“Africa has been alerted to prepare for the worst – we are seeing developed nations struggled with the virus which has led their healthy systems cripple, I am so afraid of what will happen to Africa.”
In November 2019, a 55-year-old individual from Hubei province in China may have been the first person to have contracted COVID-19, the disease caused by the new coronavirus spreading across the globe. As of the end of December 2019, Chinese authorities reported the case as a pneumonia like disease that had infected over 200 people by then.
In under 4 months, as of 24th March 2020, the virus had infected more than 400,000 people worldwide with over 18,000 deaths. Over 1,400 of those cases have been recorded in about 34 African countries.
his is seemingly a very low number compared to the cases in Europe, Asia and America, but I am tempted to ask; Has Africa learnt from the response efforts of other countries or from previous epidemics to tackle the spread of COVID-19?
Since the outbreak, the World Health Organization (WHO) has been supporting African governments with early detection by providing thousands of COVID-19 testing kits, training dozens of health workers and strengthening surveillance in communities.
This was aimed to enable Africa have a firm foundation towards identifying, managing the disease and limiting widespread transmission. The first confirmed case on the African continent was in Egypt on 14th February 2020.
By then, some Africans had wrong misconceptions and wild myths about the virus, that they neglected the measures against any contraction. However, on a positive note, by mid-March, some African governments including Rwanda rolled out robust measures to halt the spread and to contain the pandemic.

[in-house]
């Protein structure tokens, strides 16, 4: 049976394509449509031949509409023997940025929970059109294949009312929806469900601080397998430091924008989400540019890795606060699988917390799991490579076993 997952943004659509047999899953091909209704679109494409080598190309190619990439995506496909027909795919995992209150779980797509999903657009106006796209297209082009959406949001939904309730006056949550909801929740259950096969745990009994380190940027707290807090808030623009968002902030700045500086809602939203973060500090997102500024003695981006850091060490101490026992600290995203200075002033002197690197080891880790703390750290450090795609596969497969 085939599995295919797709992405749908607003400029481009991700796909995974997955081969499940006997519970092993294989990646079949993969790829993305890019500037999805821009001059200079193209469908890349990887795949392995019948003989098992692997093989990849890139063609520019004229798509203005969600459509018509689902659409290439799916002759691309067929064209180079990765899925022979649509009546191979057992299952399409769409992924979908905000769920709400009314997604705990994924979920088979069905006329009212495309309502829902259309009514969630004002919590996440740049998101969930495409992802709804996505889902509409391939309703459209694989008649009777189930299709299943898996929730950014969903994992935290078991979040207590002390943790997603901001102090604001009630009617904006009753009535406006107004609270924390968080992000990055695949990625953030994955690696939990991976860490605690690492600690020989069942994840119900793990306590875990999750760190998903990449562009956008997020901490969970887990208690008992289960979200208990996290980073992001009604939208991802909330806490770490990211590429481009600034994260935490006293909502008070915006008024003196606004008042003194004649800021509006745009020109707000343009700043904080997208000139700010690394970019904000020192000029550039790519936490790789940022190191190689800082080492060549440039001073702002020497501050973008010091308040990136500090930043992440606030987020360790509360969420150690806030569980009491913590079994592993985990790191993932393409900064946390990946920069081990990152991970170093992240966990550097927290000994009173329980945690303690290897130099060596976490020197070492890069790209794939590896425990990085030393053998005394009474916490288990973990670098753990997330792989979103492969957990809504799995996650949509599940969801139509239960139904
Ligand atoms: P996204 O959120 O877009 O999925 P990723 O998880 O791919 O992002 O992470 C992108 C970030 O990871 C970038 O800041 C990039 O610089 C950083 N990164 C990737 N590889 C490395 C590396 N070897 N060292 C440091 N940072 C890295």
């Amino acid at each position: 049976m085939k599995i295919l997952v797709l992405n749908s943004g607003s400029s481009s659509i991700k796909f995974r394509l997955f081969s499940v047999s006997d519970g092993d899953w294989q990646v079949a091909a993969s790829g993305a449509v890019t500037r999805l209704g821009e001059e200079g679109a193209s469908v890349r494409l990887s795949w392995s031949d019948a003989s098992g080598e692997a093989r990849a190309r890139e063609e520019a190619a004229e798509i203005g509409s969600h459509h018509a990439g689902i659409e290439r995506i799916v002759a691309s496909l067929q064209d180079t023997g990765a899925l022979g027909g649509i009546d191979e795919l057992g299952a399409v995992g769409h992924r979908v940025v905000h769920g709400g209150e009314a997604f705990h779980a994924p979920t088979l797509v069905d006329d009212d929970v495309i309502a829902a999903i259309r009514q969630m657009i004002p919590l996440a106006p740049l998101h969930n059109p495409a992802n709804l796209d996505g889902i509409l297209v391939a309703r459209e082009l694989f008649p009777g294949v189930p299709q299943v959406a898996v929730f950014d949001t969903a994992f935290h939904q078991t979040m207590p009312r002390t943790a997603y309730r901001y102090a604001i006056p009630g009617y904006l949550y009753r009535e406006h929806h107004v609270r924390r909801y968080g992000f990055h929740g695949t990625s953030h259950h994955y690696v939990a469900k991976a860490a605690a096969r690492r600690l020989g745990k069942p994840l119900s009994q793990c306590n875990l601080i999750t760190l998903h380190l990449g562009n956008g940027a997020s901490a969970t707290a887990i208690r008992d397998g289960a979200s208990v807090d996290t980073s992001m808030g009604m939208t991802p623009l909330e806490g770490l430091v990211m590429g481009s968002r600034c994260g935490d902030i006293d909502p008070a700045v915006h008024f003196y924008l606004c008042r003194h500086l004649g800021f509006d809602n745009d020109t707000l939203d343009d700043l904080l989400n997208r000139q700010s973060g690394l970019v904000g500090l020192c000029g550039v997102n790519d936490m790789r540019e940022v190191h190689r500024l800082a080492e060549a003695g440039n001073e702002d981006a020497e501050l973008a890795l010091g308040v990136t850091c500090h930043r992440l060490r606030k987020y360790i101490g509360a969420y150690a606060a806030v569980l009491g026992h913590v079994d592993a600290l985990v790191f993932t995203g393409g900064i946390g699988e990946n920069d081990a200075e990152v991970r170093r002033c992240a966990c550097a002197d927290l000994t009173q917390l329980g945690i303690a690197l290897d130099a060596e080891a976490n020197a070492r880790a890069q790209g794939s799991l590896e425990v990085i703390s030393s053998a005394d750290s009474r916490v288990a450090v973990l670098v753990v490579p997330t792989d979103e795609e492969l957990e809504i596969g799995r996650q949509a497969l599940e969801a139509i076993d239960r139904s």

The unprecedented nature of the measures, termed by some as “draconian quarantine measures,” have seen churches and schools closed, borders closed, travels restricted, citizens forced to endure life under lock down, working from home and temporarily close non-essential activities and businesses.
There have been persistent allegations that the initial outbreak was mishandled. However, some developed economies detected the virus and developed top-down efforts as well as put in place the necessary measures early.
So, if developed nations struggled with the virus that it left their healthy systems crippled, I am so afraid of what will happen to Africa.
There are many fears that the spread of the virus in Africa will be like wild fires. This is hinged on challenges peculiar to Africa; limited access to clean water, poor health systems, densely populated cities, poor transportation, and poor quality hygiene as well as the inability to trace and test all those who came in contact with those that test positive.
So, what lessons can the war on Covid-19 teach Africa?
Strengthening health systems not just in emergencies. All African countries ought to invest heavily in outbreak preparation and building health care infrastructure - Ebola and HIV should have left a wake-up call.